Gait Biomechanics; Postural Control

Effects of back-support exoskeleton use on gait performance and stability during level walking

Back-support exoskeletons (BSEs) are a promising intervention to mitigate physical demands at work. Although growing evidence indicates that BSEs can reduce low-back physical demands, there is limited understanding of potential unintended consequences of BSE use, including the risk of falls. Thus, we aimed to investigate the effects of BSE use on gait performance and stability during level walking. Twenty participants (10M, 10F) completed five level over-ground walking trials and a five-minute treadmill walking trial while wearing a BSE (backX TM ) with three different levels of external torque (i.e., no torque, low torque, and high torque) and in a control (no-exoskeleton) condition. Spatiotemporal gait patterns, stride-to-stride gait variability measures, required coefficient-of-friction (RCoF), and minimum foot clearance (MFC) were determined, to assess gait performance. Gait stability was quantified using the maximum Lyapunov exponent (MLE) of trunk kinematics and the margin-of-stability (MoS). Using the backX TM with high supportive torque decreased slip risk (7% decrease in RCoF) and slightly improved trunk stability (3% decrease in MLE). However, it also decreased step length (1%), increased step width (10%) and increased gait variability (8-19%). Changes in MoS were complex: while MoS at heel strike decreased in the AP direction, it increased in the ML direction. There was a rather large decrease in MoS (26%) in the ML direction during the swing phase. This is the first study to quantify the effects of wearing a passive BSE with multiple supportive torque levels on gait performance and stability during level walking. Our results, showing that the external torque of the BSE may adversely affect gait step width, variability, and dynamic stability, can contribute to better design and practice guidelines to facilitate the safe adoption of BSEs in the workplace.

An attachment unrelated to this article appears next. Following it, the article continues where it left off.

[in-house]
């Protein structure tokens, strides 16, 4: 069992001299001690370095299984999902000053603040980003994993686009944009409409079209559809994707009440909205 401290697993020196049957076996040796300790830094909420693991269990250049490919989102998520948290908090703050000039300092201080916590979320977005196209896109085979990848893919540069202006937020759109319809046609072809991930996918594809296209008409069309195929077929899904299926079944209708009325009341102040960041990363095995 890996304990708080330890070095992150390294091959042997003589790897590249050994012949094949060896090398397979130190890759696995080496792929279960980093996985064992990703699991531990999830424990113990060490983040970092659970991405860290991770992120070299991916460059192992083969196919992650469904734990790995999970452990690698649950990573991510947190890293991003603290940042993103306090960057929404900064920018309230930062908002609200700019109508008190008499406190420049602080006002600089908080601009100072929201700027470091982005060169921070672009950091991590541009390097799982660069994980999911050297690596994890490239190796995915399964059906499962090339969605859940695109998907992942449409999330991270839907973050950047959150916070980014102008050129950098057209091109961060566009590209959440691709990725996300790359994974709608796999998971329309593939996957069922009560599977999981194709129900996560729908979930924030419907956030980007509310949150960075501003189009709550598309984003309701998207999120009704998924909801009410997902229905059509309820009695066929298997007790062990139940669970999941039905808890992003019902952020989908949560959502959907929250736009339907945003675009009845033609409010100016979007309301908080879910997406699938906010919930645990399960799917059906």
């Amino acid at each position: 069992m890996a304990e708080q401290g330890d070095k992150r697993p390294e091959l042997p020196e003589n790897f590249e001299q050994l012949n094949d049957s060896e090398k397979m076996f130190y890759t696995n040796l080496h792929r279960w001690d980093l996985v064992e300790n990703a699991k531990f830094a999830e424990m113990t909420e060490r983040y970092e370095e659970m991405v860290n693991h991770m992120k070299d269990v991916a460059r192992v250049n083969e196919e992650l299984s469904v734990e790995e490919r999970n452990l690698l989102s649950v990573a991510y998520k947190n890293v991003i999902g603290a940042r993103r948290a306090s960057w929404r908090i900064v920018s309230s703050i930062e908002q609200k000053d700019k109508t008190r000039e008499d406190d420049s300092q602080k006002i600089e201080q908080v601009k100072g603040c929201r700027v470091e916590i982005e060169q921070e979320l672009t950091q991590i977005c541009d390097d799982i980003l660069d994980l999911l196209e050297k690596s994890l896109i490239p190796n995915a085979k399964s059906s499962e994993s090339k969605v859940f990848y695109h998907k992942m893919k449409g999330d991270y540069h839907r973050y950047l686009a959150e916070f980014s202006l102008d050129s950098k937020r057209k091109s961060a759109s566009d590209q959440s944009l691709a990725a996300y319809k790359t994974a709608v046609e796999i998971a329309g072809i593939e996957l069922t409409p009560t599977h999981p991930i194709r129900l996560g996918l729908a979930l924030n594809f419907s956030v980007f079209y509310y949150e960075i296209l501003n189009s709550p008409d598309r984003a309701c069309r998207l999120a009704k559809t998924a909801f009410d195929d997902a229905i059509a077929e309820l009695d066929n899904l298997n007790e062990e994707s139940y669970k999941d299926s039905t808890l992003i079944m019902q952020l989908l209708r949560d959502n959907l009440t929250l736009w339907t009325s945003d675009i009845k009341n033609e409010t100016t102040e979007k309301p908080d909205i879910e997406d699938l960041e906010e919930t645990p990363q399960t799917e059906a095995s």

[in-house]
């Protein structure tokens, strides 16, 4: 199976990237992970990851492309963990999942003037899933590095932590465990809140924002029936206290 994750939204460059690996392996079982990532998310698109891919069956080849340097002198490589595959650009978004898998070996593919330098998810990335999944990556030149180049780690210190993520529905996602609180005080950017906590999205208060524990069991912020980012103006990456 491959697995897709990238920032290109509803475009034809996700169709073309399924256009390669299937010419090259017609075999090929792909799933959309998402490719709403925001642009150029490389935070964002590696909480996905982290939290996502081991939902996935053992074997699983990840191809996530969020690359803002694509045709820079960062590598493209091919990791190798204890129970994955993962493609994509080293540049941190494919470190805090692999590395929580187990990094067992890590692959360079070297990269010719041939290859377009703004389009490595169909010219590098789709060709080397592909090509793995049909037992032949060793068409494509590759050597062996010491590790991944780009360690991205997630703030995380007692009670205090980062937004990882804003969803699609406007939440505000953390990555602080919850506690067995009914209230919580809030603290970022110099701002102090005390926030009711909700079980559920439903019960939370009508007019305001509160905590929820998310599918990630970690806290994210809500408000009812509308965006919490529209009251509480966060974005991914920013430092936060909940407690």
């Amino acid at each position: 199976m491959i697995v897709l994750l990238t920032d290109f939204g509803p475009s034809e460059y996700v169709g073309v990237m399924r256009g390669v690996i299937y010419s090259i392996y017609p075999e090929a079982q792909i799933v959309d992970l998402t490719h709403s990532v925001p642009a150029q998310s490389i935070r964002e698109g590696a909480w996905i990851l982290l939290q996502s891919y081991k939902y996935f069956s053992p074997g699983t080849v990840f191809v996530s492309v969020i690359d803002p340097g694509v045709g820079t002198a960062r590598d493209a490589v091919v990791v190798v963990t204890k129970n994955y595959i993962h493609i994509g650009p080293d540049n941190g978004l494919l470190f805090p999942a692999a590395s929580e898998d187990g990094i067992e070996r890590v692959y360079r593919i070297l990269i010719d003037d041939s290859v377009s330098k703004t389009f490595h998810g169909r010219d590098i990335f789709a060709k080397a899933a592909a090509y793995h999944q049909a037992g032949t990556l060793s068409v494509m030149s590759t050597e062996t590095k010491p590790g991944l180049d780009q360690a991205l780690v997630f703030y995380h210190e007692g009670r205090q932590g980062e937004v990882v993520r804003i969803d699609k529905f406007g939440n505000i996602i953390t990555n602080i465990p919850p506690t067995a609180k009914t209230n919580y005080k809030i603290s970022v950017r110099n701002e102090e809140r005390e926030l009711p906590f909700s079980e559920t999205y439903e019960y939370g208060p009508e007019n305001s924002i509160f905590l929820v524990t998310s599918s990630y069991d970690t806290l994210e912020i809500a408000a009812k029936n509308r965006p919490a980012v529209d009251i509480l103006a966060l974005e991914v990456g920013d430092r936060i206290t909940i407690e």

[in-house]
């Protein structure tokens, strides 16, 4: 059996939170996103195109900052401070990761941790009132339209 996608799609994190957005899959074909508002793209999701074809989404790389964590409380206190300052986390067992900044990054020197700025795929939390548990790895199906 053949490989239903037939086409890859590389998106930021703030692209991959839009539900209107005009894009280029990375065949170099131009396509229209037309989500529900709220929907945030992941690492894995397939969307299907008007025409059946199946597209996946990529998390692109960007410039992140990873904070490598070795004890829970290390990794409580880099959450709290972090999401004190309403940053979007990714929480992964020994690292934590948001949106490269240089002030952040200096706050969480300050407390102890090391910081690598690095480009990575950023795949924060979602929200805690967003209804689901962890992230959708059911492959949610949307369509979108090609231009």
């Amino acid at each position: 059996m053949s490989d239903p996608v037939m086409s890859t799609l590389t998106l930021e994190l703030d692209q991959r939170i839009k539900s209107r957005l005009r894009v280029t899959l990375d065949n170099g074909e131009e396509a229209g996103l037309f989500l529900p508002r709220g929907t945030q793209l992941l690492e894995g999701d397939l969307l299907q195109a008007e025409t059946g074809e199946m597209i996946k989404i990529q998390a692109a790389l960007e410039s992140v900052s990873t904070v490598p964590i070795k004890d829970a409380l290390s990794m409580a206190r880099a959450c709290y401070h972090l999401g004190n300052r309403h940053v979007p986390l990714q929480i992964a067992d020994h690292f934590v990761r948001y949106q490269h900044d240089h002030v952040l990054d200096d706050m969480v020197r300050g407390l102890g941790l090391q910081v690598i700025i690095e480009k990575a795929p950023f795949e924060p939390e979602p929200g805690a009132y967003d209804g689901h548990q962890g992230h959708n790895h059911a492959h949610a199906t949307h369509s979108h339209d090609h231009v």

Effects of back-support exoskeleton use on lower limb joint kinematics and kinetics during level walking

We assessed the effects of using a passive back-support exoskeleton (BSE) on lower limb joint kinematics and kinetics during level walking. Twenty young, healthy participants completed level walking trials while wearing a BSE (backXTM) with three different levels of hip-extension support torque (i.e., no torque, low, and high) and in a control condition (no-BSE). When hip extension torques were required for gait – initial 0-10% and final 75-100% of the gait cycle – the BSE with high supportive torque provided ~10 Nm of external hip extension torque at each hip, resulting in beneficial changes in participants’ gait patterns. Specifically, there was a ~10% reduction in muscle-generated hip extension torque and ~15-20% reduction in extensor power. During the stance-swing transition, however, BSE use produced undesirable changes in lower limb kinematics (e.g., 5-20% increase in ankle joint velocity) and kinetics (e.g., ~10% increase in hip flexor, knee extensor, and ankle plantarflexor powers). These latter changes likely stemmed from the need to increase mechanical energy for propelling the leg into the swing phase. BSE use may thus increase the metabolic cost of walking. Whether such use also leads to muscle fatigue and/or postural instability in long-distance walking needs to be confirmed in future work.